Missing the real opportunity of Snowden and Manning

Failing to recognize the underlying point of these and similar actions, we miss out on the necessary conversation we need to have as an industry, and in our organizations

The actions of Snowden and Manning have dominated the headlines. Politics aside, the challenge centers on trust for those with access to sensitive information and the larger threat of rogue employees.

The common reaction is an almost knee-jerk demand for more, stricter controls. In most cases, these controls won't work.

A few years ago I conducted a training session at a military base (going to keep this a bit generic). It was an intensive five-day training, and I offered the students a bundle of electronic supplemental materials.

At the time, providing a link to a website was not feasible. Instead, the quicker and more reliable method was "sneaker net 2.0," a USB drive.

When I held up the slightly-larger-than-my-thumb drive, a whopping 16MB, and asked who wanted it, I was prepared for a jeer about whatever virus I put on it.

No jeer. Instead, I watched faces wrinkle a bit, staring at the plastic object in my hand. Finally, someone spoke up, "we can't put that in our computers."

"Wow, you guys take security seriously!"

"Oh no, it's not that. We just installed a new security program, and if we insert the drive, it will be erased, formatted, and then encrypted."

"Okay. Well, thoughts on how I can get this information to you?"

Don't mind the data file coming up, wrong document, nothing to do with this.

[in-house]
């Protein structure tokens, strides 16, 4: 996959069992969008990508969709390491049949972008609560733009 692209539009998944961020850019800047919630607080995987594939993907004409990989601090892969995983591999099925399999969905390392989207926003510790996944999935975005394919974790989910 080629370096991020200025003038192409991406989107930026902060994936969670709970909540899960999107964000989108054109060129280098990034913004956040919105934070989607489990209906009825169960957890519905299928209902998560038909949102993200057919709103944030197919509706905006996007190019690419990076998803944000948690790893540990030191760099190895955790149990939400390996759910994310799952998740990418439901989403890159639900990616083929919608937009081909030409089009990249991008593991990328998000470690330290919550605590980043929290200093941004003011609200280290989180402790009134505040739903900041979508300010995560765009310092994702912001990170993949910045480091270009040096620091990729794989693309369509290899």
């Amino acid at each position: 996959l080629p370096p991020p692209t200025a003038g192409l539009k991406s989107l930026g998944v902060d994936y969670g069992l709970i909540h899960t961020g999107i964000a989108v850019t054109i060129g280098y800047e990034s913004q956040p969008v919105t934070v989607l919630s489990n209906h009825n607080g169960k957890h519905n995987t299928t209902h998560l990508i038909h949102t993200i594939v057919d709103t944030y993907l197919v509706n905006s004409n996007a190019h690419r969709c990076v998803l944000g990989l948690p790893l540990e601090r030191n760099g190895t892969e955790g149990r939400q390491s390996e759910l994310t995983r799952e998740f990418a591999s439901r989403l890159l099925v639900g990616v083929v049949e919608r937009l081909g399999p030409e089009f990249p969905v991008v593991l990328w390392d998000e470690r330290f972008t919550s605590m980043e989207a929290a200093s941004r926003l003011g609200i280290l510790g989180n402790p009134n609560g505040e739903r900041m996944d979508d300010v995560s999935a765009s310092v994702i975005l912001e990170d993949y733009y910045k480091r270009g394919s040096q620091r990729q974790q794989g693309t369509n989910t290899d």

As if I issued a command, at least five people ducked below their decks at the same time. Puzzled, I just watched. A few seconds later, each popped back up. In their outstretched hands a shiny new CDR.

"Use this."

Wait. What?

The program painstakingly implemented a few weeks before the training class only protected against USB drives. As a result, the new version of sneaker net was to use CDR (and CDRW).

A perfect "teachable moment," I had to ask how this happened. Turns out a private -- in a non-technical, non-security function figured it out. Within a few hours of the install.

Most of the base knew within the day. In this case, the private taught the security team. They were grateful.

Lots of lessons here. Some good. The basic point is more controls only create more opportunity, and more incentive.

Back to Snowden, Manning, and other rogue employees. Actually, forget the disgruntled, rogue employees. Over the years, an overwhelming majority of people freely admit they have or will take information when they leave their jobs -- regardless of what the company policy says.

More controls just present new obstacles and create new opportunities for them. They are not likely to stop a determined insider - regardless of their intention.

The conversation we need to have

Someone knew. Someone saw. Probably lots of people. At some point, the situation didn't seem or feel right.

Yet no one acted.

Why?

That's the conversation we need to have.

Especially because as we move forward, we need people. We need human intelligence making -- and communicating -- good decisions.